Haus is not shy about framing the consumer’s expectation for what kind of sphere Citrus Flower is operating in, considering they refer to it as “an alternative to Aperol.” That begs for the drink to be used in the classic Aperol Spritz, and in a handful of other low-ABV mixed drinks, in addition to neat consumption. In terms of the “tale of the tape,” Citrus Flower is actually a bit stronger (15% ABV) than Aperol (11% ABV). Despite that, the company naturally wants to highlight the fact that their product is actually much, much less saccharine than its competition. According to Haus, in fact, Citrus Flower is “7 times lower in sugar” than the popular Aperol. I asked for numbers to quantify that quote, and Helena Hambrecht said the following:
We’ve tasted over 100 aperitifs over the years in our market research for Haus (and we also just like aperitifs). We found that all of them were way too bitter and sweet for our palates. So once we locked in the Haus recipe we did some lab tests to see where we stack up to other best-known aperitifs. We found that we had a fraction of the sugar of everyone in the space. We calculated 32g/L sugar on Haus while Aperol had 281g/L.
To her credit, Hambrecht went on to clarify that this doesn’t mean Haus is trying to market itself as “good for you,” merely stating a direct comparison.
“To be clear, we don’t think of ourselves as a ‘low sugar’ or ‘wellness’ brand,” she said. “We’re still booze, and we have sugar, and we’re designed for people who love drinking. We just wanted to make something that was way better than what was out there. We were solving a problem for ourselves and it turned out there were a lot more people who were looking for the same thing.”
So then, how is it? Let’s taste.
On the nose, Citrus Flower evokes lime in my opinion (it’s made with lemon), along with pronounced elderflower and honey sweetness. On the palate, it contains a little bit of herbal bitterness but is primarily a sweet aperitif, with a pleasantly smooth texture. Lemon-lime citrus is moderate in terms of intensity, with light notes of grass/hay and very faint mustiness/earthiness. Overall, it’s not extremely complex, reminding me of a much less sweet St-Germain rather than Aperol specifically.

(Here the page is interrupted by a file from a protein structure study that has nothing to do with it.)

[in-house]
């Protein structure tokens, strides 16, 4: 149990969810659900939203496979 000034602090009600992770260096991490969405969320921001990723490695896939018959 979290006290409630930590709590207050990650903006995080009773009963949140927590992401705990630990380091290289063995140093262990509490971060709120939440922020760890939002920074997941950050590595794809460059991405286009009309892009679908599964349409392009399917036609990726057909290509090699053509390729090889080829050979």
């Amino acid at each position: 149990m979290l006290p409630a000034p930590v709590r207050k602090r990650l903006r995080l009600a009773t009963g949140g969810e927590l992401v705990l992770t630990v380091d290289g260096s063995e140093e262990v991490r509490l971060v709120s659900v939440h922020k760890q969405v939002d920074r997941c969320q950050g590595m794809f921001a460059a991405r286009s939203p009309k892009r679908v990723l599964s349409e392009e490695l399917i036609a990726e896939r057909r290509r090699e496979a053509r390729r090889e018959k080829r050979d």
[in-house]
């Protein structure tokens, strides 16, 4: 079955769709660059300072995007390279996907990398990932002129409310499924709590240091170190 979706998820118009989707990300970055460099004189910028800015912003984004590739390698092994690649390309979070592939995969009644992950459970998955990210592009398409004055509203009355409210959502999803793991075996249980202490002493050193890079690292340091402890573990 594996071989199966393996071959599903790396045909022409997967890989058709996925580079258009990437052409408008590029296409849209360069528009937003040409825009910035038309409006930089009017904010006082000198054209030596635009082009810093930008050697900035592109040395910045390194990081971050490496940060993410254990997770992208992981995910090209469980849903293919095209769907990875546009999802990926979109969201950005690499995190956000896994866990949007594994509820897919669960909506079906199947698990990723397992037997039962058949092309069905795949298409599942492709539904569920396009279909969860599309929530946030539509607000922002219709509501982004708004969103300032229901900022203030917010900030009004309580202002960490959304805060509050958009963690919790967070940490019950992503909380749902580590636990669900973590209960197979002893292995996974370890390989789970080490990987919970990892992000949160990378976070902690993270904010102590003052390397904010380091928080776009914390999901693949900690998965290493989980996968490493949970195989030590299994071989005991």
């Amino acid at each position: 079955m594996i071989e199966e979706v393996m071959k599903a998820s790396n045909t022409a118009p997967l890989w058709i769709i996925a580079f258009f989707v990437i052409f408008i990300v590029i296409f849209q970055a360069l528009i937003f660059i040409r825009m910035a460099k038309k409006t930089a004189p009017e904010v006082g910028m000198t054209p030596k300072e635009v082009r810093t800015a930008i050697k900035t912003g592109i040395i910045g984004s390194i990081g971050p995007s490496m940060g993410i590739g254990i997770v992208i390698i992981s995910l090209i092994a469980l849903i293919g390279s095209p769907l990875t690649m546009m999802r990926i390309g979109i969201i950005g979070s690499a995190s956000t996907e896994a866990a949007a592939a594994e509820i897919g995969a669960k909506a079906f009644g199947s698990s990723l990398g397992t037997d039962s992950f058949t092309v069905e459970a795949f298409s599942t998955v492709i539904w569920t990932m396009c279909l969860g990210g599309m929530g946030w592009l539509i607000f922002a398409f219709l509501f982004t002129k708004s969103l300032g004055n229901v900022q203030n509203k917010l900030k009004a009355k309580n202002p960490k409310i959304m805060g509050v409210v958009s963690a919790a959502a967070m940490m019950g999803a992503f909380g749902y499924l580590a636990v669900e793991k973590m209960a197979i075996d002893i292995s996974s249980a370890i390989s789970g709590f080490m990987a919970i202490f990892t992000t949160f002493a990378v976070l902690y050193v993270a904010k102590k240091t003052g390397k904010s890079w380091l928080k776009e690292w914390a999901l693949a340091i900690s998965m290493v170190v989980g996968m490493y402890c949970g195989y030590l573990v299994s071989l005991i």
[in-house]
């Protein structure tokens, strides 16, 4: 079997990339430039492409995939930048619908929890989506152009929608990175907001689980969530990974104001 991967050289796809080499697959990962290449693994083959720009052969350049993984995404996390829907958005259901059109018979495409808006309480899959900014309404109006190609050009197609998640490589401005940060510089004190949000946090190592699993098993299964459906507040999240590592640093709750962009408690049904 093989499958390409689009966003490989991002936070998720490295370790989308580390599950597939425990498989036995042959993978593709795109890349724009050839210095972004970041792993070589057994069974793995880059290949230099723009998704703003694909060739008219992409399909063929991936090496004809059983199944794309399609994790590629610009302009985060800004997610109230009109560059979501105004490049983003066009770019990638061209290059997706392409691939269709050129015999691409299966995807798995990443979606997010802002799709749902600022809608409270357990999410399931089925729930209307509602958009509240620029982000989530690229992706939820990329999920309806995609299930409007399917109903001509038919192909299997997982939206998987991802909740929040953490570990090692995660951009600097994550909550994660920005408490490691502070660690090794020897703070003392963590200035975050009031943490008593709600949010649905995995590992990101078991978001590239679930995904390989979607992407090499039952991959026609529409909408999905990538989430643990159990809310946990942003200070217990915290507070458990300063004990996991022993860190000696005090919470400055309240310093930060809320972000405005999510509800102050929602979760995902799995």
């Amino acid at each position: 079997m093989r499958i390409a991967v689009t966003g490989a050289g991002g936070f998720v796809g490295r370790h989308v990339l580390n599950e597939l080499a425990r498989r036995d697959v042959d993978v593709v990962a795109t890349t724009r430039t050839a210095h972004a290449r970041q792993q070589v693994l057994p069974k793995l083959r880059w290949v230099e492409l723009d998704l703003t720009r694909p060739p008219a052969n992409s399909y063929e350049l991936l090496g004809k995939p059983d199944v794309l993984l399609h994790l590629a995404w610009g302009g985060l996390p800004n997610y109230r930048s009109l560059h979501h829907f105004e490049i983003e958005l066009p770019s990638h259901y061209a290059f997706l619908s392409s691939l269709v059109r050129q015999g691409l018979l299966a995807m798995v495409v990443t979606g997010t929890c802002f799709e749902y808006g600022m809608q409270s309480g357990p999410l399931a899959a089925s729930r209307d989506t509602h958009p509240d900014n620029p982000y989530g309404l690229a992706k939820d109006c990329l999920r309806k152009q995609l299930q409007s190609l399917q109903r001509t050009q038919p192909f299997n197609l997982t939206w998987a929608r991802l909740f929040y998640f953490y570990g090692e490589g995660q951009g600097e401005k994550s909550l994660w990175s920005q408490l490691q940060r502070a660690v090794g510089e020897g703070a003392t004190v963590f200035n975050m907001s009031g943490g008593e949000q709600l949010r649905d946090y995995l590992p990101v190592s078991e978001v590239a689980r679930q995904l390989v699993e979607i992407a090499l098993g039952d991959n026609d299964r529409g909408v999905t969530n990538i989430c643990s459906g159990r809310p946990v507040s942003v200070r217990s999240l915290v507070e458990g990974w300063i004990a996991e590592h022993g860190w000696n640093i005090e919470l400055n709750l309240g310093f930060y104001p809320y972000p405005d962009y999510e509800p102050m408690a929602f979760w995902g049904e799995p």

All in all, it still presents somewhat on the sweet side, despite having so much less residual sugar than Aperol—I suspect because it’s not as balanced with bitterness. It is pleasant and fairly easy to drink overall, although it’s a little bit sweet to drink neat, for my taste. A few cubes of ice might take this down into territory where I’d like it, although soda water or tonic might be the real trick here. Would it play nicely with gin? It certainly would, although that would be defeating the purpose in the eyes of the Hambrechts.
Now this is where things get really interesting, to me. Unlike the sweet and friendly Citrus Flower, Bitter Clove is a spice-based (obviously) aperitif that Haus is trying to point in the direction of brown liquor drinkers. Considering that I am in fact one of those brown liquor drinkers, it perhaps makes sense why I enjoy this product more overall (especially neat) than the Citrus Flower, but mostly I just appreciate the fact that it isn’t meant to “taste like whiskey.” This isn’t a 15% ABV imitation bourbon; it’s a spiced aperitif meant to appeal to drinkers who appreciate some of those same flavors. Sensible, right?
I have no idea of the full composition of this particular bottle, besides the fact that it includes star anise and cloves on the same wine base, but it comes off as significantly different in profile. The nose I at first read as Chai-like, but I eventually settled on a different tea that captures it more accurately: Constant Comment. That particular tea blend is characterized by “orange rind and sweet spices,” and Bitter Clove reminds me of the same.
There’s a clove spiciness, obviously, but it doesn’t hit you over the head with that note—this drink is subtle and potable, without a really high volume of flavor. It’s easygoing but complex in its spiciness, with notes of cassia, anise and blood orange citrus, along with a definite tinge of the grape skin/a tannic dryness on the finish. Bitterness is a bit more pronounced than in the Citrus Flower, which makes sense given that it’s right there in the name, but it’s still mild in terms of bitterness compared with a bitter aperitif or liqueur like Campari or Chartreuse. All in all, I can’t help but think that people who like spiced tea will love this.
I enjoyed drinking this sample neat, to the extent that I don’t think it needs dilution or ice. Does it remind you of whiskey? Not actively, no, but it scratches some of the same desires. Notable is the fact that I can imagine myself simply drinking this, rather than finding a way to incorporate it into stronger cocktails.
In the end, the business model of Haus will allow consumers to make that kind of choice for themselves, without the gatekeepers of the industry (bartenders) influencing how each product will be used. It will be fascinating to see if true aperitivo culture continues to grow in the U.S., but I genuinely do believe the products like Haus are beginning to find their niche, especially with millennial consumers.
Jim Vorel is a Paste staff writer and resident brown liquor geek. You can follow him on Twitter for more drink writing.